anonymous
  • anonymous
3) Differentiate using the quotient rule. g(x) = (x^2+5x)/(3x^2+4) The quotient rule f(x) / g(x) = g(x) * f ’ (x) – f(x) * g ’(x) / (g(x)^2 ) (3x^2 + 4)
Mathematics
  • Stacey Warren - Expert brainly.com
Hey! We 've verified this expert answer for you, click below to unlock the details :)
SOLVED
At vero eos et accusamus et iusto odio dignissimos ducimus qui blanditiis praesentium voluptatum deleniti atque corrupti quos dolores et quas molestias excepturi sint occaecati cupiditate non provident, similique sunt in culpa qui officia deserunt mollitia animi, id est laborum et dolorum fuga. Et harum quidem rerum facilis est et expedita distinctio. Nam libero tempore, cum soluta nobis est eligendi optio cumque nihil impedit quo minus id quod maxime placeat facere possimus, omnis voluptas assumenda est, omnis dolor repellendus. Itaque earum rerum hic tenetur a sapiente delectus, ut aut reiciendis voluptatibus maiores alias consequatur aut perferendis doloribus asperiores repellat.
jamiebookeater
  • jamiebookeater
I got my questions answered at brainly.com in under 10 minutes. Go to brainly.com now for free help!
anonymous
  • anonymous
@amistre64
amistre64
  • amistre64
theres not much to do except for apply the quotient rule that was defined.
anonymous
  • anonymous
yes the part i am confused about is the derivative of the function

Looking for something else?

Not the answer you are looking for? Search for more explanations.

More answers

amistre64
  • amistre64
it unfortunate that the definition uses the same notation g(x) that the question uses
amistre64
  • amistre64
\[(\frac{t}{b})'=\frac{bt'-b't}{b^2}\] define the top and bottom, along with their rather simple derivates .. they are just polynomials after all
amistre64
  • amistre64
whats is the top function? what is its derivative?
anonymous
  • anonymous
for example (x^2+5x) would be 2x + 5? its been awhile since I used these rules
amistre64
  • amistre64
good, lets fill that in: \[(\frac{t}{b})'=\frac{bt'-b't}{b^2}\] \[(\frac{x^2+5x}{b})'=\frac{b(2x+5)-b'(x^2+5x)}{b^2}\] what is the bottom function? and its square? what is its derivative?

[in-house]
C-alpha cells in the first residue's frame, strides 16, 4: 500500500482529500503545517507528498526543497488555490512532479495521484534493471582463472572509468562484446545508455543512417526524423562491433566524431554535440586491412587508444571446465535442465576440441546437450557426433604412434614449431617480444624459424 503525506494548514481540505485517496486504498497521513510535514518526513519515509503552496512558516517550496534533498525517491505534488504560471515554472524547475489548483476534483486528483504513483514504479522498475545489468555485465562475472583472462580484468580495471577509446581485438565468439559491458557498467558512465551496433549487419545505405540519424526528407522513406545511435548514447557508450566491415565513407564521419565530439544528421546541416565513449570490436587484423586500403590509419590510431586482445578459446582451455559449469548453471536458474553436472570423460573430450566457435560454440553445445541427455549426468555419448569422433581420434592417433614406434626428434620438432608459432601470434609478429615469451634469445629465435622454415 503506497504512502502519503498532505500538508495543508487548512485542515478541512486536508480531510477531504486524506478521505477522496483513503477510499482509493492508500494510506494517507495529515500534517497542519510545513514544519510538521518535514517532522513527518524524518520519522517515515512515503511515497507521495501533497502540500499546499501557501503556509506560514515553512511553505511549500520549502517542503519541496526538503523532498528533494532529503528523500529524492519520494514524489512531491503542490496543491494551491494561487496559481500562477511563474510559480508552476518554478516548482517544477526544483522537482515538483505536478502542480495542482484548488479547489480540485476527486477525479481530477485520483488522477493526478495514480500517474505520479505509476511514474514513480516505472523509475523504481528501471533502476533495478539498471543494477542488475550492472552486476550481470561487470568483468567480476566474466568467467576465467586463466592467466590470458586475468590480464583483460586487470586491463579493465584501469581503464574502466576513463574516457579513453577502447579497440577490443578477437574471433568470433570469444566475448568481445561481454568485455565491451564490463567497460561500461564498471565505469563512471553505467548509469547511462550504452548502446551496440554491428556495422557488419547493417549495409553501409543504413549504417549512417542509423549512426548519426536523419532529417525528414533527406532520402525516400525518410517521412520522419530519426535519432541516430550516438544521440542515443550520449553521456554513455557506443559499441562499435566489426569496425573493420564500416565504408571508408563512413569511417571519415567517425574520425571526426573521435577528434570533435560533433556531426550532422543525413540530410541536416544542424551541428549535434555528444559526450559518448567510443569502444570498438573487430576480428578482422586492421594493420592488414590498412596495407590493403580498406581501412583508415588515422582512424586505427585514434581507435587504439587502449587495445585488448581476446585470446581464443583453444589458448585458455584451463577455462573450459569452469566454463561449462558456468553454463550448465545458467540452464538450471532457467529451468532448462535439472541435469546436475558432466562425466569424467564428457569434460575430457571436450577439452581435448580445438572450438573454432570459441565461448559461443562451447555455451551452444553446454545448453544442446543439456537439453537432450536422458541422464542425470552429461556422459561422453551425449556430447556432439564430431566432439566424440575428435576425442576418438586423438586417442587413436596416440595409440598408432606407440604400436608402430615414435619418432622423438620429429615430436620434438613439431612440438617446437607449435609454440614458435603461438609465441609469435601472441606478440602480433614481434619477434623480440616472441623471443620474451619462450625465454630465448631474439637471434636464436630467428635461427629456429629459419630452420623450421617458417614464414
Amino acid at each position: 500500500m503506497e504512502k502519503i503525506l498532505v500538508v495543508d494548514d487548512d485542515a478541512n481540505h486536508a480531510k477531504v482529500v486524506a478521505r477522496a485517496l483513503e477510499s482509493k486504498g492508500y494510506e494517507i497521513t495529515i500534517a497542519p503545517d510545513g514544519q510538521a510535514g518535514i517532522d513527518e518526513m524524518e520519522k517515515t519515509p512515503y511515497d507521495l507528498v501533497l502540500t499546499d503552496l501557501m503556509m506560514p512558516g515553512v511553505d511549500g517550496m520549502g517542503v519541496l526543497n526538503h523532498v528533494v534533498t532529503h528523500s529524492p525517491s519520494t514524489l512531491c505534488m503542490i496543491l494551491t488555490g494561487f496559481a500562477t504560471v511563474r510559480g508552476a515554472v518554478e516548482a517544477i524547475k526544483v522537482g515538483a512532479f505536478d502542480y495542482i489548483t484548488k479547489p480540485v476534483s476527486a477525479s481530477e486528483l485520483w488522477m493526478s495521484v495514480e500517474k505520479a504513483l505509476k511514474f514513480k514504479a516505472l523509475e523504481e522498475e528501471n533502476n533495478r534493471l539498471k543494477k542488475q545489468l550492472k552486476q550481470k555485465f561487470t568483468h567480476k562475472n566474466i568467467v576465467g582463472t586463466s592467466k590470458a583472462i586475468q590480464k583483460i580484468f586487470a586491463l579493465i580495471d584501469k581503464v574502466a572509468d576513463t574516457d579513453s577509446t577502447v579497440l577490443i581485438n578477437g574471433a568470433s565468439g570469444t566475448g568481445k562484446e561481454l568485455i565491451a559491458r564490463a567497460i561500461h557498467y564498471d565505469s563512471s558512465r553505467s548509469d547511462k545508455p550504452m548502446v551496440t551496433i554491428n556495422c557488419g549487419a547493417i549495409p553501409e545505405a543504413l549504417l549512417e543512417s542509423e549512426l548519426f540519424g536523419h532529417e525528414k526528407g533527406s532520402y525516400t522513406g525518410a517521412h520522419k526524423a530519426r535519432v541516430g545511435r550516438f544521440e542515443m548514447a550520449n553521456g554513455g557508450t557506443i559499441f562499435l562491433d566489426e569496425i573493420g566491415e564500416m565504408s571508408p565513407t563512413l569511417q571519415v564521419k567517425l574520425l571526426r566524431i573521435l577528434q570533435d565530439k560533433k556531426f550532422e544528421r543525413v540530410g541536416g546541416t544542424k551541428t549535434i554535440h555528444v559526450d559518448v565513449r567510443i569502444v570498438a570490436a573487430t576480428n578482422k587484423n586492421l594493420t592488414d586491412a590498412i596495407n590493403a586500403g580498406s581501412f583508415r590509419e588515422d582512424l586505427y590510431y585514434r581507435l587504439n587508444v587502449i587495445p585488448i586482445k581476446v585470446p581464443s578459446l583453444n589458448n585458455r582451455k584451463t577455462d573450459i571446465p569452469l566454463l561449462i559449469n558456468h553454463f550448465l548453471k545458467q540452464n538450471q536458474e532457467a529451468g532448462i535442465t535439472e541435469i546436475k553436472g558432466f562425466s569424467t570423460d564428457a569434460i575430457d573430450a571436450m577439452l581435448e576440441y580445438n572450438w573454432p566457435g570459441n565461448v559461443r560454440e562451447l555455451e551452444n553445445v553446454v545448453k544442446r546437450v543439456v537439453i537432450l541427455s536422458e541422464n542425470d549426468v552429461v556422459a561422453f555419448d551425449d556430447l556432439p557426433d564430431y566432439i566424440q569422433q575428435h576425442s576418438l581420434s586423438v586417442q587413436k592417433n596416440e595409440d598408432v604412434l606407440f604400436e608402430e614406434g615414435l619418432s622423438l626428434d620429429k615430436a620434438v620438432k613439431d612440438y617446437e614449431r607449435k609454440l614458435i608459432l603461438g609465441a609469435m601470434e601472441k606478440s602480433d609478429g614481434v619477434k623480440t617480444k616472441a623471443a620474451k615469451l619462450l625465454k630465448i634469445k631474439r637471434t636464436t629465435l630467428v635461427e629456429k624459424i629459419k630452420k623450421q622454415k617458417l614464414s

amistre64
  • amistre64
ideally the square is just ^2 ... and usually doenst require the expansion
anonymous
  • anonymous
(3x^2+42x+1-x^2+5x23x)/(3x^2+4)2
amistre64
  • amistre64
it looks like you tried to jump to the end with that
amistre64
  • amistre64
when learning the basics, its usually a good idea to step thru it to get the feel of it down pat
anonymous
  • anonymous
yes I agree
amistre64
  • amistre64
b = 3x^2+4 b' = 6x filling in we have: \[(\frac{x^2+5x}{b})'=\frac{b(2x+5)-b'(x^2+5x)}{b^2} \] \[(\frac{x^2+5x}{3x^2+4})'=\frac{(3x^2+4)(2x+5)-(6x)(x^2+5x)}{(3x^2+4)^2} \] the top is usually expanded afterwards and simplified .... but this is usually deemed good as is
anonymous
  • anonymous
so you apply the rule
amistre64
  • amistre64
thats is the rule applied
anonymous
  • anonymous
isnt it suppose to be the derivative of g(x) and f(x)
anonymous
  • anonymous
okay nvm lol
anonymous
  • anonymous
I see it now 6x
amistre64
  • amistre64
no, it is spose to be the derivative of the top and bottom function .. what you name them is totally irrelevant
anonymous
  • anonymous
Its all coming back to me now lol I just needed a refresher.
amistre64
  • amistre64
:) good luck
anonymous
  • anonymous
Okay so now what would be the next step distributing or canceling like terms?
amistre64
  • amistre64
the next step, if needed, would be to use the stuff from algebra to simplify the results to your hearts content; yes
anonymous
  • anonymous
Also i have a few others like this if you don't mind helping me get back up to speed
amistre64
  • amistre64
i can see what i can do ....

Looking for something else?

Not the answer you are looking for? Search for more explanations.